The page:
With condoms being used extensively in space by astronauts when urinating, there is bound to be some interesting incidents centered on them. One such incident was the discovery of a used condom floating around in space, which was found by one of the astronauts aboard the International Space Station. The astronaut, Mike Fossum, a flight engineer for the American space crew said that he found the condom floating around alongside other debris in the earth’s orbit.

 

The incident was termed as gross by various space agencies, which are yet to confirm how the condom came to be floating in space, or what it had been used for. Various crews also traded accusations as to who might have used it, with the Russian crew calling Fossum’s version of events interesting and adding that it was Fossum who found it. 

 

Fossum quickly dispelled suspicion by claiming that he found it in the Japanese section of the space station, where one of the Japanese medical officers likes to hang out. However, the medical officer also stated that the suspicious condom was a Russian brand, appearing to suggest that one of the Russian crew members was behind the incident.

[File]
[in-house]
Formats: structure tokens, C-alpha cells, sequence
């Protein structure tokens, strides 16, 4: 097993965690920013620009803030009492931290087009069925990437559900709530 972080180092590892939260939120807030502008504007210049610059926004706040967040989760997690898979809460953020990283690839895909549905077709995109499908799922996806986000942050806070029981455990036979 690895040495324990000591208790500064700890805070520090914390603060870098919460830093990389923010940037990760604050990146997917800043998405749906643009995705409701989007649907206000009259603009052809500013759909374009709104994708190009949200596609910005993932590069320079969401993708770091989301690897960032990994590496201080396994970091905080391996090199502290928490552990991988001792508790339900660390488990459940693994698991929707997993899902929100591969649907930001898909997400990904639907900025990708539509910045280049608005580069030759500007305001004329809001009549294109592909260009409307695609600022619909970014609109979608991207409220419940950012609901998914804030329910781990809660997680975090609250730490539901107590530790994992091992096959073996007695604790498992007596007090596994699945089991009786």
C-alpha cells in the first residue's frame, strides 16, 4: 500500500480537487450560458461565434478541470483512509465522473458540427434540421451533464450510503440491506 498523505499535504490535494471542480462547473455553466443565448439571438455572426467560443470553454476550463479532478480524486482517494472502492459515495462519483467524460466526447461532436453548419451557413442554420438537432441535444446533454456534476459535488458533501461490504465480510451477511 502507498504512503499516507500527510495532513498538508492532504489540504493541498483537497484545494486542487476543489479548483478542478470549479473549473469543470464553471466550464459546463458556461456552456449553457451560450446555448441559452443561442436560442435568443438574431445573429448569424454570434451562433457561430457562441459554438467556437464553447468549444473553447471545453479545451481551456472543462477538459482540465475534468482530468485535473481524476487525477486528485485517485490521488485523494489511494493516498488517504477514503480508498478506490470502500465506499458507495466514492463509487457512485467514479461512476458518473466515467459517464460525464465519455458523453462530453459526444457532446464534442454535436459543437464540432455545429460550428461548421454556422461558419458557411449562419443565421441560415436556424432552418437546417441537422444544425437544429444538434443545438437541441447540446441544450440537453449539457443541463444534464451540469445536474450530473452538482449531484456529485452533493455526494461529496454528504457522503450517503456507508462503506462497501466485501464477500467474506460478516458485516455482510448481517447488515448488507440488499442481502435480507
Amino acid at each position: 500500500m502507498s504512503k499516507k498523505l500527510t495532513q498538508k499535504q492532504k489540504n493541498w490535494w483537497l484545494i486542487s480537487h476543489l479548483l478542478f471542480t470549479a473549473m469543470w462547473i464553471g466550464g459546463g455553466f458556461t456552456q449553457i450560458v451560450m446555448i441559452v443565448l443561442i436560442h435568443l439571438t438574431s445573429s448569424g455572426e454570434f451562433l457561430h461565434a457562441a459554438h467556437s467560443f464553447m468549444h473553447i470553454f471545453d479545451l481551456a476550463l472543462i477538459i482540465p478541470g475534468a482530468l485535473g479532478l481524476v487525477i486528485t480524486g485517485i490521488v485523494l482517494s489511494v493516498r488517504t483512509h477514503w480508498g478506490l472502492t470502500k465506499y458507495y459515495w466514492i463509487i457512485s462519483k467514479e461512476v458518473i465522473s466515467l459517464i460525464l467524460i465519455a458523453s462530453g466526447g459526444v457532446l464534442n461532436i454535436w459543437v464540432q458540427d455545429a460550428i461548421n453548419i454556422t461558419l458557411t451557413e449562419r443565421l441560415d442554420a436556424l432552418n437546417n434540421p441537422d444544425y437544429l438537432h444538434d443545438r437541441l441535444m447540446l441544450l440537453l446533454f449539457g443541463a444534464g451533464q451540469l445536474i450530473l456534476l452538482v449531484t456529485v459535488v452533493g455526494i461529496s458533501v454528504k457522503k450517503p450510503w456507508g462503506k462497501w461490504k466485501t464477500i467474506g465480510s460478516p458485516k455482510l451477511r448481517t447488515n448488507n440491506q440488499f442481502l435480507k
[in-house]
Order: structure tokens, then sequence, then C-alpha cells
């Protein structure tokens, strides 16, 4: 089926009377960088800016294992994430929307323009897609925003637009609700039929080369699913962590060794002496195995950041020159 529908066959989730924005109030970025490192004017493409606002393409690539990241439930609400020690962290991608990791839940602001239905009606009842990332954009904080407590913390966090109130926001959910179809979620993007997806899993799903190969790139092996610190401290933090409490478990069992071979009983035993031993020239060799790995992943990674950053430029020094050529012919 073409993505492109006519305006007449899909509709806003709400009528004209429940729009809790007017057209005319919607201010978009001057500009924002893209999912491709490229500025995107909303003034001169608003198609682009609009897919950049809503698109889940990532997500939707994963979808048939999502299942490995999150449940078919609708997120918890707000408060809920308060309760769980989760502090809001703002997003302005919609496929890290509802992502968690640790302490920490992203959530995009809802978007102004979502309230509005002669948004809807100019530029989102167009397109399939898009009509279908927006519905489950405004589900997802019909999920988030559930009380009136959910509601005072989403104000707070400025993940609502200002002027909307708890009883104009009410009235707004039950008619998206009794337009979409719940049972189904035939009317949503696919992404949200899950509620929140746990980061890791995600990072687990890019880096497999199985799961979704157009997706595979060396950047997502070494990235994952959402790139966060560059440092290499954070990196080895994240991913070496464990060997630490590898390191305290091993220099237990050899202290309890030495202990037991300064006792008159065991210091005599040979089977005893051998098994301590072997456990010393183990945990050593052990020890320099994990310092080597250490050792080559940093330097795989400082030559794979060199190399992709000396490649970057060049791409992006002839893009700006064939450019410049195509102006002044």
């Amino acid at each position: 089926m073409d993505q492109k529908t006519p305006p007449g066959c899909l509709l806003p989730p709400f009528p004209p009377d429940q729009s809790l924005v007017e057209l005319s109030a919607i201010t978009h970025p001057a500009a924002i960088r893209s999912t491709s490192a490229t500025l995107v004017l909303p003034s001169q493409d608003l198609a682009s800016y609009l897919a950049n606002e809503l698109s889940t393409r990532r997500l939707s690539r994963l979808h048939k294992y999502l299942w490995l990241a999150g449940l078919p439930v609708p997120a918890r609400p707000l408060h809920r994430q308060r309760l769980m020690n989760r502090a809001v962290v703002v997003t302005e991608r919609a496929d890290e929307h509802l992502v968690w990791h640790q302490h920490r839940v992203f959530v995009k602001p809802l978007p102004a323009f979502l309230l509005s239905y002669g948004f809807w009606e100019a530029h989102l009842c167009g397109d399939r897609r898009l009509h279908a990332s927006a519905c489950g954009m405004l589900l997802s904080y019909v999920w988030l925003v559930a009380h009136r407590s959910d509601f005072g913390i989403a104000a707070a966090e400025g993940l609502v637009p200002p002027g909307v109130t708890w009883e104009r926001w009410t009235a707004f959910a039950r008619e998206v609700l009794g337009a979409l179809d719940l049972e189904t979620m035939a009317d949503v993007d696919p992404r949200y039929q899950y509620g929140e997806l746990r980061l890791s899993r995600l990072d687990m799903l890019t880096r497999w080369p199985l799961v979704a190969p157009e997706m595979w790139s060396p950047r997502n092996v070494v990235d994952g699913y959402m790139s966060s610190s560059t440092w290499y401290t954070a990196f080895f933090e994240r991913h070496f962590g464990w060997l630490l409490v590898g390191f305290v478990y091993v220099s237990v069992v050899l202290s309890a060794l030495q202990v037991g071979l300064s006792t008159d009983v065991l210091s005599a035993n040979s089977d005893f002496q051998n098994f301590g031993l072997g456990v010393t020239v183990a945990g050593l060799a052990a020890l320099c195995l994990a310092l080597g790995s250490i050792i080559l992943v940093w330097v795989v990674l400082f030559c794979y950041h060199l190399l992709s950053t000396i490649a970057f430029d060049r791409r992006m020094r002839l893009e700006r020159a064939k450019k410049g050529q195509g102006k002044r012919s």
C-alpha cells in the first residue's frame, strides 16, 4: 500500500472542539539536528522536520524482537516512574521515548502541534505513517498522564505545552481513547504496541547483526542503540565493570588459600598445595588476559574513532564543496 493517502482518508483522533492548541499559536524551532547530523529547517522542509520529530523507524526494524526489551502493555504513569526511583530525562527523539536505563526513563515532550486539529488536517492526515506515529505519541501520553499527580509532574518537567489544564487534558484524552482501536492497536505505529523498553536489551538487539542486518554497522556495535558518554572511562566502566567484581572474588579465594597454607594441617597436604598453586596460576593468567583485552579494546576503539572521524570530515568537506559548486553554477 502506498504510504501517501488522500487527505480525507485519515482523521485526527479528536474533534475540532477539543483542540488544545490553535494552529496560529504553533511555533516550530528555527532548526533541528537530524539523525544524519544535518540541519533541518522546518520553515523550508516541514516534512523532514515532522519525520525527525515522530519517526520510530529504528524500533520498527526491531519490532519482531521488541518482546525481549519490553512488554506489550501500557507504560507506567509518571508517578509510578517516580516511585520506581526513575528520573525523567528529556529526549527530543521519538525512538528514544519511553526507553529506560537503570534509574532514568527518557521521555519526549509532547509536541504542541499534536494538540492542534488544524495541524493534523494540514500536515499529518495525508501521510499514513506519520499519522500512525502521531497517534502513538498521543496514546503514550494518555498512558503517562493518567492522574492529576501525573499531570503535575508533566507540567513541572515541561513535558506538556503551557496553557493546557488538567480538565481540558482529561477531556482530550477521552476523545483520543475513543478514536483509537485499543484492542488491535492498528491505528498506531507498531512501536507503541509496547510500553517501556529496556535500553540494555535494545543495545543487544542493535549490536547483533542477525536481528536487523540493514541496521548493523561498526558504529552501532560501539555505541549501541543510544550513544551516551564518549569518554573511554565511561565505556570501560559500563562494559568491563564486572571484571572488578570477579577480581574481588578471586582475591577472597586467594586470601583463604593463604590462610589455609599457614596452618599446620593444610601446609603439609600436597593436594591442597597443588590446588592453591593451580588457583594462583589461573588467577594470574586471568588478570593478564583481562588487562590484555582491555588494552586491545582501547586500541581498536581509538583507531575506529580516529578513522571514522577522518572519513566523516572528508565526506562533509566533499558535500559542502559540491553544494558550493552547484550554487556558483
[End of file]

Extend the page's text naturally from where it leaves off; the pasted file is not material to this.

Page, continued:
Used condom in space

NASA urged to send condoms into space

Away from the used condoms in space, another interesting incident relating to condoms is the campaign being conducted by the Swedish Association for Sexuality Education, meant to persuade NASA to send condoms into space. According to the association, this will come in handy in the event that aliens invaded earth and wanted to have sex with human beings.

 

Despite the bizarre nature of the campaign, it was mainly intended to promote safe sex by using condoms; sending condoms into space would get more people talking about them, thus increasing condom awareness across the world. The campaign seems to have achieved part of its objective, as it has created a lot of buzz on the internet and even earned the name “the Swedish Space Condom” campaign.

 

The World Contraception Day also published the campaign video, and it is expected to be watched by several users across the world, and increase the awareness of using condoms.